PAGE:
Monday, March 16, 2015

Great Grief in Hamtramck, Michigan

In the small town of Hamtramck, Michigan, nestled next to Detroit and Highland Park, the 2.2 square mile City is grieving the removal of its popular Police Chief, Maxwell Garbarino.

The 35-year-old University of Detroit doctor of law was told by the City Manager to hand over his gun, badge, ID, and computer over a week ago, allegedly without reason other than rumored hints of Internet issues.

The following Monday the chief appeared at a City Council meeting to get answers about Garbarino's removal.  Few were revealed, although the chief was seen in a photo talking with a TV reporter speaking for himself.

When accusations are implied, one needs to speak for one's self to clear the air.

"It's like having my heart pulled out of my chest," said the decades-long security official who rose through the ranks after a decade on the beat.

However, his term ended last Wednesday when the city manager announced Garbarino's resignation.

Found among residents, at community meetings, and more, neighbors who knew their chief well are writing notes detailing their fond memories of him.

Grief is like that.

It's like the Detroit/Windsor tunnel.

Getting through it, I mean.

I look toward the light at the end of that tube.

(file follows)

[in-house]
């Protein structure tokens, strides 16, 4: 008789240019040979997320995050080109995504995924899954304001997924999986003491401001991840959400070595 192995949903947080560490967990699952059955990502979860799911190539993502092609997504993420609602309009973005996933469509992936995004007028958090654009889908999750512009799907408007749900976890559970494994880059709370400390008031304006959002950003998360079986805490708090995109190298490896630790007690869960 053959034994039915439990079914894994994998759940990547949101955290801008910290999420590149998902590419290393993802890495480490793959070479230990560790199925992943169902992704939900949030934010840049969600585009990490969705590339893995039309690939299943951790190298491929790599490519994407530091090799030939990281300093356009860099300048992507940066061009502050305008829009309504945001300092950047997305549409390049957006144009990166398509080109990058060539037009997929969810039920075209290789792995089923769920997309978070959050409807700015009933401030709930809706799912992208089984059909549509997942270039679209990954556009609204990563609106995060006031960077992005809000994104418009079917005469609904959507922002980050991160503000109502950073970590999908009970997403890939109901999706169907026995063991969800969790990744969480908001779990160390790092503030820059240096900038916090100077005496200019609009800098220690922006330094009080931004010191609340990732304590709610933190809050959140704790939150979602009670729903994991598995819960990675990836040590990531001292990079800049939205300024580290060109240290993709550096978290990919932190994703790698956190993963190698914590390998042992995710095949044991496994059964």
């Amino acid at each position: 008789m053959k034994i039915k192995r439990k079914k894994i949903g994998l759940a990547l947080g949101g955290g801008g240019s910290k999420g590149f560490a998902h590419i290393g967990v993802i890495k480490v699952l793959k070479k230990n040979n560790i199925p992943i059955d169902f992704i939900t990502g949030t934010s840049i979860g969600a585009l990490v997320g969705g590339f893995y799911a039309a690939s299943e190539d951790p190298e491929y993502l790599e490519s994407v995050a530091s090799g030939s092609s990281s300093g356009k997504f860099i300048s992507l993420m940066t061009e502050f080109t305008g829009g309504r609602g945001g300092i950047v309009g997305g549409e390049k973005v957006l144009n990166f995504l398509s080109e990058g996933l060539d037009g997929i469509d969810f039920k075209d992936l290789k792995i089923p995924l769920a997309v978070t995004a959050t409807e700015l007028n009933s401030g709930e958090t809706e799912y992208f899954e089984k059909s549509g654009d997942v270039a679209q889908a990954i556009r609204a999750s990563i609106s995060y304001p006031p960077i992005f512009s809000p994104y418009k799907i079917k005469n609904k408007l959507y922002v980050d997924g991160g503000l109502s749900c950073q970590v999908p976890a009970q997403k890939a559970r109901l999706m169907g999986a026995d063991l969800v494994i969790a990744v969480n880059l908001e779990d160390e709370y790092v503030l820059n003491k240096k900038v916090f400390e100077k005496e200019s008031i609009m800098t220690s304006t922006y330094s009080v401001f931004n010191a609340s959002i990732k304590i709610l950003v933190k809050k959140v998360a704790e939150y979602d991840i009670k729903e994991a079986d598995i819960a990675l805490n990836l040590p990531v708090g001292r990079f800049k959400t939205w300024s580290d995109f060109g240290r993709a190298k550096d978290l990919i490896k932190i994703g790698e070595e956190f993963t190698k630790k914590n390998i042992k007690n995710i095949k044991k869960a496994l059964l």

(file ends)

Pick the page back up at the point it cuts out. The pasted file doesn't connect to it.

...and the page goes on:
It takes time, however.

People's hearts connect.

Humans in Hamtramck like each other.

That's how that town has flourished over decades since thousands of immigrants came to work in the auto factories there in the 50s.

Polish food, and more things Polish.

Over fifty nations are now represented in Hamtramck.

Diversity soars and people get along.

"Diversity is and isn't working," Garbarino told a crowd weeks ago in the Hamtramck Public Library.

"We get it right but not always," he confessed to crowd at a town hall meeting on Caniff Avenue, blocks east of the I-75 Interchange that included concerns about ISIS from the Global Alliance for Termination of Al Quada, also.

People are there for each other in their terrible grieving and loss.

They are.

Just as Police Chief Garbarino was there for the heart-broken community for more than a dozen years as a protector.


It may take months to recover.

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